The Purpose

This is a very simple post but one that I am finding is ever more important. Take a look at the picture and what is the first thing that you think of? What do you see? We've all done this drill or scenario and we have all at one point or another felt the anxiety of being "stuck" in a box, tube or tight spot. Some may have had instructors that guided us through and others may have been screamed at they needed to get out or they were going to die in there.

The main purpose of this post is to find out what we are trying to accomplish. It is more than just getting through the prop. We want to emphasize calm and deliberate actions. I like to point out the small things. Calm breathing and think one step ahead. What is at the other end and how should I prepare my next action accordingly? Is there a drop off? Is there a tighter space? I also like to practice getting to my pockets. Whether I actually need to or not, if I get into a position that I would need them, I have practiced that. I will be confident that I can reach my wire cutters in a tight spot. The same with my flash light; can I turn it on? Do I have an extra one I can get to?

Can I reach my radio? Can I reach my PASS device? I like to feel the space I'm in with one hand and arm to determine what the shape of the space I am in. It may just help me with placing my tank. It's not always on the bottom corners. There could be debris or the opening may be wider at the top. Feel the shapes and contours.

I know this sounds simplistic and time consuming. It is! But, if we do it over and over again, we will be better and faster at it. With these drills it's not always about speed. Creating good habits that will be easy to recall in a crisis situation just may save your life.



  • Jason, I have fielded many of th same questions during training and given many of the same answers. It's not about the fact that we would never, or almost never, intentionally crawl into a situation like is depicted but if we have to get out we better be able to do it and slow ourselves down enough to think and remain functional. 
    We recently had a confidence course built inside a semi-trailer at our department. I thought that it would be just more good practice and a chance to brush up on my own personal skills as well as an opportunity to train some newer members. That is until my air supply was kinked off twice in an obstacle like the one in the picture. Talk about panic setting in! Small spaces don't bother me. Being in a small space where I can't get my hands to my mask and having no air does. It was  very real teaching moment to slow down, think through the problem and come up with a solution, quickly. Eventually I jammed the mask-mounted regulator against the floor of the tunnel and pulled backwards, breaking the seal of my mask and enabling me to get a gulp of air. I was able to keep moving and complete the course.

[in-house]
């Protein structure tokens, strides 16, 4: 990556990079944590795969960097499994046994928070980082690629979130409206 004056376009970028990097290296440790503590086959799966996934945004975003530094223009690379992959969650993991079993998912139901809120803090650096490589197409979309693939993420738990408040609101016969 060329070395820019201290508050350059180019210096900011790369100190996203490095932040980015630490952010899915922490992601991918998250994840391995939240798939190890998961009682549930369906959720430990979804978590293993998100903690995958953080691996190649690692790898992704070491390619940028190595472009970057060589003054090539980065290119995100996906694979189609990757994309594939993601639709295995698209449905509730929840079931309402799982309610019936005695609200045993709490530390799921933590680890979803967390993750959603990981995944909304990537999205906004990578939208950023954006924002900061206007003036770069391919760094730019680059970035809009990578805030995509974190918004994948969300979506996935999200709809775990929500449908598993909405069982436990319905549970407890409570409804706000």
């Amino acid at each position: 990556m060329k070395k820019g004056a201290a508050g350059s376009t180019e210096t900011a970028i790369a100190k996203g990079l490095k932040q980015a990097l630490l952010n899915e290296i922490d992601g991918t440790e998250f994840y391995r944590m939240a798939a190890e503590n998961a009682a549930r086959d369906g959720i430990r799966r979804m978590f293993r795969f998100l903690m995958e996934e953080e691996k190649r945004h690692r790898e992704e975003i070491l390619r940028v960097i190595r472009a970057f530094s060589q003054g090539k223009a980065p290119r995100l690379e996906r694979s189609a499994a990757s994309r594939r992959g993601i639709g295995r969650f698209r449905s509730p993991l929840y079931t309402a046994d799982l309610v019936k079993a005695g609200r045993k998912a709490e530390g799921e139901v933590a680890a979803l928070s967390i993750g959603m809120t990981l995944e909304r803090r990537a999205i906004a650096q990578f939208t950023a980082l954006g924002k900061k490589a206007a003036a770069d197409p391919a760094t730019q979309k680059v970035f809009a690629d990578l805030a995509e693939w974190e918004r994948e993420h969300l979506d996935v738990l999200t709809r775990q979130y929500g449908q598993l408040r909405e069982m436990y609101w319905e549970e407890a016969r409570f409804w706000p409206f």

After the course was completed some other members said they had something similar happen and the only answer we came up with was that the second-stage hose somehow became kinked to the point that it completely stopped the air flow. An important lesson was learned and something to keep in the back of our heads.
    So while the actual scenario and drill may indeed not be something we would normally enter into it doesn''t mean that the skills that need to be performed during aren't important or that new lessons can't be learned.
    Good post to start some thinking going.

    • dc802 says:

      Thanks for the comments and your advice to the forum. Hope your well and please contribute anytime. Stay safe Brother, Jason.

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Jason Hoevelmann

Deputy Chief/Fire Marshal with the Sullivan Fire Protection District, a combination department, and a career firefighter/paramedic with the Florissant Valley Fire Protection District in North St. Louis County.
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Great read Jason. I liken this issue to the recent unfortunate events in Kentucky in which a firefighter was killed and another, his mother, seriously injured when struck at the scene of a car fire. The response to the tragedy was for the fire department to immediately institute a complete shut-down policy of any incident…
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Well written Jason; nice job. Bill Carey
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Jason; Some good information the fire service is very dynamic and always changing. thanks for the article will share with the fire department officers for "food for thought" and some insight information..
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